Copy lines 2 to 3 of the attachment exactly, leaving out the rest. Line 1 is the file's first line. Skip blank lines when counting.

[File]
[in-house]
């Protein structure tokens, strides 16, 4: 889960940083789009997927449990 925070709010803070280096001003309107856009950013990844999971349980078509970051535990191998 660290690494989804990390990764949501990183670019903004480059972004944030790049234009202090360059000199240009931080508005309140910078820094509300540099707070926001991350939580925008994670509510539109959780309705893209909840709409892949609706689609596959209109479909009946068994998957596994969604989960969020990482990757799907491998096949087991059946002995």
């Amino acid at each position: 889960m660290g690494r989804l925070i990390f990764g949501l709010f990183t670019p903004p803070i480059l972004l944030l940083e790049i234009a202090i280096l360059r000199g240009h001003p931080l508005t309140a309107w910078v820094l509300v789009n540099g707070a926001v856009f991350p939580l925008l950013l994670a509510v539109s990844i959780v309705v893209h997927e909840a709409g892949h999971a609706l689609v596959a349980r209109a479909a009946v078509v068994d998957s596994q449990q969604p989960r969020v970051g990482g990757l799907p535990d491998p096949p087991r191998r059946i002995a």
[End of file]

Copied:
């Protein structure tokens, strides 16, 4: 889960940083789009997927449990 925070709010803070280096001003309107856009950013990844999971349980078509970051535990191998 660290690494989804990390990764949501990183670019903004480059972004944030790049234009202090360059000199240009931080508005309140910078820094509300540099707070926001991350939580925008994670509510539109959780309705893209909840709409892949609706689609596959209109479909009946068994998957596994969604989960969020990482990757799907491998096949087991059946002995």
């Amino acid at each position: 889960m660290g690494r989804l925070i990390f990764g949501l709010f990183t670019p903004p803070i480059l972004l944030l940083e790049i234009a202090i280096l360059r000199g240009h001003p931080l508005t309140a309107w910078v820094l509300v789009n540099g707070a926001v856009f991350p939580l925008l950013l994670a509510v539109s990844i959780v309705v893209h997927e909840a709409g892949h999971a609706l689609v596959a349980r209109a479909a009946v078509v068994d998957s596994q449990q969604p989960r969020v970051g990482g990757l799907p535990d491998p096949p087991r191998r059946i002995a």